Our team returned safely back home to the U.S. on Wednesday after a long 31 hour trip home. Whew. I am happy to be back home but it feels odd to have my heart halfway across the world at the moment.
We arrived in Addis almost two and half weeks ago today. We were immediately greeted by the friendly faces of Ethiopia which I will never forget their warm smiles and serving hearts. The first portion of our trip was mainly spent with a program called 'Women at Risk' which brings women out of prostitution and into counseling, job training, Bible studies and into a community of people that love them. These women were incredible and their stories were hard to hear. By the 2nd day, our team literally forgot that these women were prostitutes because of their huge hearts and faith in God. We taught them how to sew, knit, washed their clothes and had a spa day for them! They taught us how to sing and dance Ethiopian style. :) To me, they truly represented God's grace and how he can take the worst of a situation and make it into something beautiful. I've never heard such passionate praying and praising!
The second portion of our trip we traveled to a town called Ambo. Remember at the beginning of this email where I said I left my heart? It can be found in Ambo. Each morning we taught English at a school for Compassion International children. If any of you know someone or if you sponsor a Compassion child yourself, let me say that it makes a huge difference in their lives! The children love learning English and they like to just love in general. It was RARE that myself and team members didn't have a little hand in each of our hands.
Then there were the street boys. The sweet sweet street boys. Their ages ranged from 6-19 and were completely homeless for various reasons. Can you imagine? It's still hard for me to wrap my brain around that thought. We spent a morning teaching English and provided lunch for them. I've said this a few times, but I keep imagining them as 'The Lost Boys' from Peter Pan. They are rough, dirty and the kindest children you'll ever meet.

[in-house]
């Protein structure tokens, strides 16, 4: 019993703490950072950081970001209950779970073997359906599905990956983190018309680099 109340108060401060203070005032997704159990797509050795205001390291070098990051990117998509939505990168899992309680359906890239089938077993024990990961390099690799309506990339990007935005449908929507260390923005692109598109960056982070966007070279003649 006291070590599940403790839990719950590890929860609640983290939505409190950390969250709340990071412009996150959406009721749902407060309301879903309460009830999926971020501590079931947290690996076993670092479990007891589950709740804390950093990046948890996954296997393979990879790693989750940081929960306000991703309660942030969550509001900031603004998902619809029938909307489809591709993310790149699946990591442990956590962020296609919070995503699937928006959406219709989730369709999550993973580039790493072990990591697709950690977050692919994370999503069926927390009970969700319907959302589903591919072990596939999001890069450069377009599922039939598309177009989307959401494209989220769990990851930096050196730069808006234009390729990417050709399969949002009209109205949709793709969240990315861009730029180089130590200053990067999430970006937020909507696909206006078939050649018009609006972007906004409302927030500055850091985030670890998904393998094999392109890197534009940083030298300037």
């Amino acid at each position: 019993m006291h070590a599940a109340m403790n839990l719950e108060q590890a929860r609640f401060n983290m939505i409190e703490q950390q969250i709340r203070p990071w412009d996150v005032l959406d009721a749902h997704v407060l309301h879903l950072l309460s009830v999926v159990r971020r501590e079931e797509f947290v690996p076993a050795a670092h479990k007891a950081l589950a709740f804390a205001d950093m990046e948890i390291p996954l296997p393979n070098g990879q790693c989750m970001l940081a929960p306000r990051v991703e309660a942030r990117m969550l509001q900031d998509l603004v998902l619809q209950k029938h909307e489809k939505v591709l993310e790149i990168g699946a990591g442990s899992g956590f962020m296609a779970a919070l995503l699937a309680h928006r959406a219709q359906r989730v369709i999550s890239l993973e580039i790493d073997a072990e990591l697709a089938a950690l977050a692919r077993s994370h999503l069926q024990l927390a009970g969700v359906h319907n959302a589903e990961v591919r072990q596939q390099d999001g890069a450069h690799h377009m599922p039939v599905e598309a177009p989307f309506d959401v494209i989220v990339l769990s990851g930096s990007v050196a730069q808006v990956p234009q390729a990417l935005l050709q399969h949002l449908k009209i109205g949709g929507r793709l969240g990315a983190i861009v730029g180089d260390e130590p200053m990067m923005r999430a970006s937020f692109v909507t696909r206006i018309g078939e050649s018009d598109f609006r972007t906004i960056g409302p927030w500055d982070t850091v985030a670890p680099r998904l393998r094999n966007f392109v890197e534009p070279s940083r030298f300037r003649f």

The most impacting part of my trip was a conversation I had with two of the boys named Danny and Gautar. It began by me asking them what they'd like to be when they grow up (a common question here in America). Danny's answer was "I want to help people"...and then he proceeded to say through a translator "How can I help anyone? I am nothing". After a few minutes of myself and a team member trying to persuade them that they are smart and SO special, Gautar chimed in.."God has forgotten us. Its the cards we drew. We don't want money, we want someone to love us." I had to be honest with them and say that I struggle with why God allows bad situations to happen to really great people. I went on to tell them that the truth is, sometimes really hard things come our way but I've seen over and over again how God uses that to make something beautiful. I have to believe that although sometimes I question my gifts in life, I believe one of my gifts is to encourage and I encouraged the heck out of those boys. I was given a chance of a lifetime to hopefully convince them that they are amazing and that they haven't been forgotten. I know these two boys will make a huge difference in their community especially if they've already made a difference in our team's lives half way across the world.
To say thank you for your support would be a huge understatement. I am SO very thankful for your support of this trip and this experience. If it wasn't for you English wouldn't have been taught to hundreds of kids, meals wouldn't have been provided and Danny and Gautar wouldn't haven't known that we really really care. I'd love to make you some Ethiopian coffee sometime as a very small way of saying thank you!
With so much love and amesege'nallo' (Thank you in Amharic)